Mildenhall opens its doors to siblings of ill children
November 4, 2003
RAF MILDENHALL, England — Children who are very sick get a lot of attention.
But sometimes their brothers and sisters miss out.
Ten-year-old James Maisey loses his mom whenever she has to go away to care for his sick brother, Stuart.
“Stuart needs his mom at the hospital,” explained their uncle, Andrew Maisey. “James gets the short end of the stick. He needs reassurance, too.”
However, Friday was for James and kids like him when airmen at RAF Mildenhall hosted Sibling Appreciation Day.
About 40 British children who are growing up with the pressure of having a sick sibling were able to let it go for a while as they met airmen, toured a cargo plane, checked out gear and climbed around inside a helicopter.
“It’s cool to see all the buttons and stuff,” James said, adding that his favorite part was “sitting in the pilot’s seat.”
The group was brought together by the East Anglian Children’s Hospice, which specializes in helping terminally ill children and their families get through tough times.
Mildenhall’s Company Grade Officers Council organized the big day.
The airmen already host events for critically ill children such as “pilot for a day.” They figured the brothers and sisters of these children could use a smile as well.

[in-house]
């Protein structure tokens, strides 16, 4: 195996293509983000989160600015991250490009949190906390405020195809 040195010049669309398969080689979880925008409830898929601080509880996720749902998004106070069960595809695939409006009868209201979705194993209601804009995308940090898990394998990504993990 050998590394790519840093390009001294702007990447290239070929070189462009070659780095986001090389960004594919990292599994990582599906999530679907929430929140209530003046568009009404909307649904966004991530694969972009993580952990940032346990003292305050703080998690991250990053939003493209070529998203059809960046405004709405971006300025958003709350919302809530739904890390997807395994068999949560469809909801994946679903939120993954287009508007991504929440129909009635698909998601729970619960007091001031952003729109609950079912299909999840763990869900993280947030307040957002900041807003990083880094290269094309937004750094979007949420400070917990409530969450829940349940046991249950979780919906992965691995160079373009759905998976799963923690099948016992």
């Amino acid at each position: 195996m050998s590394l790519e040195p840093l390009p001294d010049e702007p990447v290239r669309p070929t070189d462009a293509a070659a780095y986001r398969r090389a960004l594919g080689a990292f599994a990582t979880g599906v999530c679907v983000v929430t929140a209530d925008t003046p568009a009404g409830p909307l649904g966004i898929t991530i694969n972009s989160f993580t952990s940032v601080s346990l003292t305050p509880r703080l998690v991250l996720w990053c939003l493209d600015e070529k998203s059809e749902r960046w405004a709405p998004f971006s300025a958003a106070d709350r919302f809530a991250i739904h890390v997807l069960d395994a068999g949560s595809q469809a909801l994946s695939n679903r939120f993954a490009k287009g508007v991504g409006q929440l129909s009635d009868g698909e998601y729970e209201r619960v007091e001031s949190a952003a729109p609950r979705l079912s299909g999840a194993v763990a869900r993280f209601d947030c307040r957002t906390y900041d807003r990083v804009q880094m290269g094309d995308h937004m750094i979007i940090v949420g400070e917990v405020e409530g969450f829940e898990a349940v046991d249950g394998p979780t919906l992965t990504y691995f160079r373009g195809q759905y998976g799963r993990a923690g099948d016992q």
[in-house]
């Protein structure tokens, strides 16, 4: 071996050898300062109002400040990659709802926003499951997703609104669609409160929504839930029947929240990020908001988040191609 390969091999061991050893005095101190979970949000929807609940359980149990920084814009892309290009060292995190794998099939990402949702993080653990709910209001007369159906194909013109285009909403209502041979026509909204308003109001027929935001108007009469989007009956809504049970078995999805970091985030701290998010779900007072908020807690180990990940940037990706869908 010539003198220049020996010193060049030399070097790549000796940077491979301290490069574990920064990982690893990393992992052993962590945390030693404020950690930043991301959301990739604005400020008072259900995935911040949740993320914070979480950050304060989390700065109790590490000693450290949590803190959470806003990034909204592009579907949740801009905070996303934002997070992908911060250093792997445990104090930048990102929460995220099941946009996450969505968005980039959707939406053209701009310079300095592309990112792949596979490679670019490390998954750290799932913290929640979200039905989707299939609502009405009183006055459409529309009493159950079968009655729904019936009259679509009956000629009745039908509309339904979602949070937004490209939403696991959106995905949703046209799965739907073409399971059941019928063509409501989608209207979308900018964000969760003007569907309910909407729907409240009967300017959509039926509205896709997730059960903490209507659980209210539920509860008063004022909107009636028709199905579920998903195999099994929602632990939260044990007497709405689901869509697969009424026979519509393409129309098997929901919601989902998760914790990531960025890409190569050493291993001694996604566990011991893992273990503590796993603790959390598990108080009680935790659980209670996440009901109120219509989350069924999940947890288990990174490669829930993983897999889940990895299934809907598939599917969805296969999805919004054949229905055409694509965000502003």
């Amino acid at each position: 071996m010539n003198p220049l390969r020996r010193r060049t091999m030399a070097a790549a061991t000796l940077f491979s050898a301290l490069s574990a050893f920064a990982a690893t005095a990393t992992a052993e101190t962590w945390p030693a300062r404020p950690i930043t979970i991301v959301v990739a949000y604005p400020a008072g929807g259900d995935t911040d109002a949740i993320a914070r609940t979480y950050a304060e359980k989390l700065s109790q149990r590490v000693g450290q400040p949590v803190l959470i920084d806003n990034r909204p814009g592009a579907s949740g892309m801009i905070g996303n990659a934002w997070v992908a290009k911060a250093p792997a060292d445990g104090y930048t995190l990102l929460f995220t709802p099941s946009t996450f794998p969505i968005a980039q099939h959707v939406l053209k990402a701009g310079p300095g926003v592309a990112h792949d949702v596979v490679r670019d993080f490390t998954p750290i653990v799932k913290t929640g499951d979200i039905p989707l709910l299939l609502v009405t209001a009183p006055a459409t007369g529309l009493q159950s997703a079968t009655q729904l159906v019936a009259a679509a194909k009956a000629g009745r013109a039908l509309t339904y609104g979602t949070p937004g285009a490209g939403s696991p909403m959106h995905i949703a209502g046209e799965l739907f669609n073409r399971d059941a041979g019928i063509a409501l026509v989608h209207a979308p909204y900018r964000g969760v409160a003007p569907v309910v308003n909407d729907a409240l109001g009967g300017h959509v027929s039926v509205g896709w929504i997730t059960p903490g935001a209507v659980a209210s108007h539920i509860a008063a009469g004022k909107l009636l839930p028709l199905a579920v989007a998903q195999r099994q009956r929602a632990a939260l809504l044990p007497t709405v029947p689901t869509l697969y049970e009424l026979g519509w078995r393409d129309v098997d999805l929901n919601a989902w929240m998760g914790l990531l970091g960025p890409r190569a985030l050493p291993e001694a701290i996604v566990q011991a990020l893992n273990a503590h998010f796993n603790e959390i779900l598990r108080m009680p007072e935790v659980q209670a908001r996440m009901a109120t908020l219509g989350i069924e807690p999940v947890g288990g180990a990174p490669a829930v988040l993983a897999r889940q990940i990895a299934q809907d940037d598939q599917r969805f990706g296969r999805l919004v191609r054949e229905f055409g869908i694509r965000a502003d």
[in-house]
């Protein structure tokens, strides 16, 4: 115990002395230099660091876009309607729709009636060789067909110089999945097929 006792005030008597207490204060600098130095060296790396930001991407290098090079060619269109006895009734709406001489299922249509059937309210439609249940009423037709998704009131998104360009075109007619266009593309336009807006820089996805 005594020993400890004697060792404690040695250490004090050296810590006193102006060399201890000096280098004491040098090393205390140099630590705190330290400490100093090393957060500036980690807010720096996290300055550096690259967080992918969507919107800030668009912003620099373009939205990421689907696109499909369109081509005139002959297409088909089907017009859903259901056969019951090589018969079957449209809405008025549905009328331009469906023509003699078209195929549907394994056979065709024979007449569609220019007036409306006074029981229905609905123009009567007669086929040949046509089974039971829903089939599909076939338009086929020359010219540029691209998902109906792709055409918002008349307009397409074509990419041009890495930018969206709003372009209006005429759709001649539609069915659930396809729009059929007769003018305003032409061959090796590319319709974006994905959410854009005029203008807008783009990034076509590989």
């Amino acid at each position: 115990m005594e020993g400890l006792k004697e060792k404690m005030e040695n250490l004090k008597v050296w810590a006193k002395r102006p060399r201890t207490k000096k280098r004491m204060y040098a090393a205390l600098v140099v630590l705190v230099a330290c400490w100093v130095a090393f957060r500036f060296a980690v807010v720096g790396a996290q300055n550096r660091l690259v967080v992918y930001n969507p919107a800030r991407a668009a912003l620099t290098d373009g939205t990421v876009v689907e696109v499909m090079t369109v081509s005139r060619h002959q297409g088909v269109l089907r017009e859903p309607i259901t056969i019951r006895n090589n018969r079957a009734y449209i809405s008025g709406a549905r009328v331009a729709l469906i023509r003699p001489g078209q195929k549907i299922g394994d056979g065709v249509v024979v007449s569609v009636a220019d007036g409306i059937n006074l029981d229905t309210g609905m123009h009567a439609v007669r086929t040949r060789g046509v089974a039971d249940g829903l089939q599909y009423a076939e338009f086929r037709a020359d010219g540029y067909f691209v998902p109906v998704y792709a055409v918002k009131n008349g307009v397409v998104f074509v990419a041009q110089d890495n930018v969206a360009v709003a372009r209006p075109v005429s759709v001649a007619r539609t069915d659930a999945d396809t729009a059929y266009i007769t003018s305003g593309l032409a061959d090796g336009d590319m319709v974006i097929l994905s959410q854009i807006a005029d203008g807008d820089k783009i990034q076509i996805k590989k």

“It gives them a minute in the spotlight,” said 1st Lt. Adam Minnich of the 100th Logistics Readiness Squadron. “You don’t want them to feel slighted, like they’re not getting any attention.”
The children and about 25 adults arrived aboard three buses. After climbing around on the plane and helicopter and checking out the gear, they went for pizza.
Later, the kids also were treated to a K-9 show and fire truck display.
Jamie Conway’s little brother, 18-month-old Danny, died three years ago after months of fighting for his young life. For Jamie, who is just 11 years old, it was a rough time.
“You have to get used to being without him,” he said.
So when Jamie got to tour the helicopter, aim the gun and sit in the pilot’s seat, life was a little better.
“I liked all the control sticks,” he said.
Jamie concluded that his visit to the U.S. military base was a real eye-opener.
“It’s big” Jamie said. “And there’s a lot of security.”
Tech. Sgt. Ty Clark of Chattanooga, Tenn., and members of his team showed the kids their parachutes, night-vision equipment, pistols and machine guns, satellite radios other tools of the trade.
Then they signed autographs.
“I could tell from their eyes they were really interested,” Clark said. “It seemed like we captured their attention.”